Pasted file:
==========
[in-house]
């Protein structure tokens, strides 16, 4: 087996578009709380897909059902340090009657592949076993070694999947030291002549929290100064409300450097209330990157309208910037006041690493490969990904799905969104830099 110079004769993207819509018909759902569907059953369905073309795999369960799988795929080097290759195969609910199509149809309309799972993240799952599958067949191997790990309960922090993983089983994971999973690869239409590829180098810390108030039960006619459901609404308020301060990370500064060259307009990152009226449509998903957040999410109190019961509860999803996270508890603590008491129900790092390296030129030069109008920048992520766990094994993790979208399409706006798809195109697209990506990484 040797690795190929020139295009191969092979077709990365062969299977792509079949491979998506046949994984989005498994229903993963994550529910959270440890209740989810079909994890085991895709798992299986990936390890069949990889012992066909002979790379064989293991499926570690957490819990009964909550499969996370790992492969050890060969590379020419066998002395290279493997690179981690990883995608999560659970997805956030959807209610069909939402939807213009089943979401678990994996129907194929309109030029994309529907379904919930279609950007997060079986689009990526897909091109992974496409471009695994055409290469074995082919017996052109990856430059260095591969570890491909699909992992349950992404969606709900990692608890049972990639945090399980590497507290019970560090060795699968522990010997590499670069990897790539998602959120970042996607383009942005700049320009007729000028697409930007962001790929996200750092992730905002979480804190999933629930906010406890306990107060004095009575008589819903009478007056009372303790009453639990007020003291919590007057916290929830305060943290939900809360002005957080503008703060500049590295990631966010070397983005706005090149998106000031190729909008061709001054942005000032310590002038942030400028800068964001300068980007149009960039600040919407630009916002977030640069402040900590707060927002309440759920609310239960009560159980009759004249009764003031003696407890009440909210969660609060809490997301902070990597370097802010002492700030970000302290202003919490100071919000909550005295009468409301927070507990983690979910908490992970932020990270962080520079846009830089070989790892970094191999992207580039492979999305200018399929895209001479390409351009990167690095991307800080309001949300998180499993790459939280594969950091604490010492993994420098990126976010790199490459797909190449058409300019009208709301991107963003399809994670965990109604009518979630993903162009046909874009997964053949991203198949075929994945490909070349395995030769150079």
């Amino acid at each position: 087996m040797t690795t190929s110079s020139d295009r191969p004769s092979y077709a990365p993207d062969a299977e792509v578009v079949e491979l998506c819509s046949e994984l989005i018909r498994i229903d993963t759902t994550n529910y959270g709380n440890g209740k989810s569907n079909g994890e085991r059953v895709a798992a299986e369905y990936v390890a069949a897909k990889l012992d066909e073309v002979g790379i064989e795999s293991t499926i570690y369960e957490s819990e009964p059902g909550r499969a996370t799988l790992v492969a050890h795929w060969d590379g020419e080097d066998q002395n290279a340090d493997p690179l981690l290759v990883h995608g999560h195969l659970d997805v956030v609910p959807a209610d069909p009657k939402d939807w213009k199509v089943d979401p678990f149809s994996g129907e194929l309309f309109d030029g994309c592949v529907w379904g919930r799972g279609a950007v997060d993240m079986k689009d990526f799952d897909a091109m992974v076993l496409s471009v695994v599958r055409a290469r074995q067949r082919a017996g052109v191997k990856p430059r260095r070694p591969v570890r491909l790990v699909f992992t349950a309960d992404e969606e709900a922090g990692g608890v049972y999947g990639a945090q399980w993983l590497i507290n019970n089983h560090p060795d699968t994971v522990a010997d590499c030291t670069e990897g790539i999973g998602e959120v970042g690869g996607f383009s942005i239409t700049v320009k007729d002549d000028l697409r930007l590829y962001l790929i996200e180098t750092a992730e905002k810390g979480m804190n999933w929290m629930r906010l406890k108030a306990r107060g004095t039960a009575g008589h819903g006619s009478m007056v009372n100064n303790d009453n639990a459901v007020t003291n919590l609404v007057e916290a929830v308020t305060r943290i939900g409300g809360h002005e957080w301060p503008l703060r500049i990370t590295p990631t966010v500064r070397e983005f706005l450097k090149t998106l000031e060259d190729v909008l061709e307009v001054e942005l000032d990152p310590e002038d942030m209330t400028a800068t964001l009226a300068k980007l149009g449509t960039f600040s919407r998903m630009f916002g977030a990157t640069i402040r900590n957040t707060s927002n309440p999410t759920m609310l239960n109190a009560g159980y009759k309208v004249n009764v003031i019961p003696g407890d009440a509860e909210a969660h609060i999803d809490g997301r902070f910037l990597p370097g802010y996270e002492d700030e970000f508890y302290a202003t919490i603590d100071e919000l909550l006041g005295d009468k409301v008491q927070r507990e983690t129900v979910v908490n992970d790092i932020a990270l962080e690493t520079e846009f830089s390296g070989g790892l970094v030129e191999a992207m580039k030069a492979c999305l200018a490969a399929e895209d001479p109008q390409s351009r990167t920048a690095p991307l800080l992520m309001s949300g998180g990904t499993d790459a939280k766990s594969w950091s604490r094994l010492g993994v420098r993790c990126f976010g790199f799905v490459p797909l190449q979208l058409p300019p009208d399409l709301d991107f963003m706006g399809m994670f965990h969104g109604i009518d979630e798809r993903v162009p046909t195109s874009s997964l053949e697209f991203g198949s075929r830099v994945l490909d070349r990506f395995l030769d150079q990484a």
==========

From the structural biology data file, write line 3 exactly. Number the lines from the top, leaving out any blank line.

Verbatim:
């Amino acid at each position: 087996m040797t690795t190929s110079s020139d295009r191969p004769s092979y077709a990365p993207d062969a299977e792509v578009v079949e491979l998506c819509s046949e994984l989005i018909r498994i229903d993963t759902t994550n529910y959270g709380n440890g209740k989810s569907n079909g994890e085991r059953v895709a798992a299986e369905y990936v390890a069949a897909k990889l012992d066909e073309v002979g790379i064989e795999s293991t499926i570690y369960e957490s819990e009964p059902g909550r499969a996370t799988l790992v492969a050890h795929w060969d590379g020419e080097d066998q002395n290279a340090d493997p690179l981690l290759v990883h995608g999560h195969l659970d997805v956030v609910p959807a209610d069909p009657k939402d939807w213009k199509v089943d979401p678990f149809s994996g129907e194929l309309f309109d030029g994309c592949v529907w379904g919930r799972g279609a950007v997060d993240m079986k689009d990526f799952d897909a091109m992974v076993l496409s471009v695994v599958r055409a290469r074995q067949r082919a017996g052109v191997k990856p430059r260095r070694p591969v570890r491909l790990v699909f992992t349950a309960d992404e969606e709900a922090g990692g608890v049972y999947g990639a945090q399980w993983l590497i507290n019970n089983h560090p060795d699968t994971v522990a010997d590499c030291t670069e990897g790539i999973g998602e959120v970042g690869g996607f383009s942005i239409t700049v320009k007729d002549d000028l697409r930007l590829y962001l790929i996200e180098t750092a992730e905002k810390g979480m804190n999933w929290m629930r906010l406890k108030a306990r107060g004095t039960a009575g008589h819903g006619s009478m007056v009372n100064n303790d009453n639990a459901v007020t003291n919590l609404v007057e916290a929830v308020t305060r943290i939900g409300g809360h002005e957080w301060p503008l703060r500049i990370t590295p990631t966010v500064r070397e983005f706005l450097k090149t998106l000031e060259d190729v909008l061709e307009v001054e942005l000032d990152p310590e002038d942030m209330t400028a800068t964001l009226a300068k980007l149009g449509t960039f600040s919407r998903m630009f916002g977030a990157t640069i402040r900590n957040t707060s927002n309440p999410t759920m609310l239960n109190a009560g159980y009759k309208v004249n009764v003031i019961p003696g407890d009440a509860e909210a969660h609060i999803d809490g997301r902070f910037l990597p370097g802010y996270e002492d700030e970000f508890y302290a202003t919490i603590d100071e919000l909550l006041g005295d009468k409301v008491q927070r507990e983690t129900v979910v908490n992970d790092i932020a990270l962080e690493t520079e846009f830089s390296g070989g790892l970094v030129e191999a992207m580039k030069a492979c999305l200018a490969a399929e895209d001479p109008q390409s351009r990167t920048a690095p991307l800080l992520m309001s949300g998180g990904t499993d790459a939280k766990s594969w950091s604490r094994l010492g993994v420098r993790c990126f976010g790199f799905v490459p797909l190449q979208l058409p300019p009208d399409l709301d991107f963003m706006g399809m994670f965990h969104g109604i009518d979630e798809r993903v162009p046909t195109s874009s997964l053949e697209f991203g198949s075929r830099v994945l490909d070349r990506f395995l030769d150079q990484a």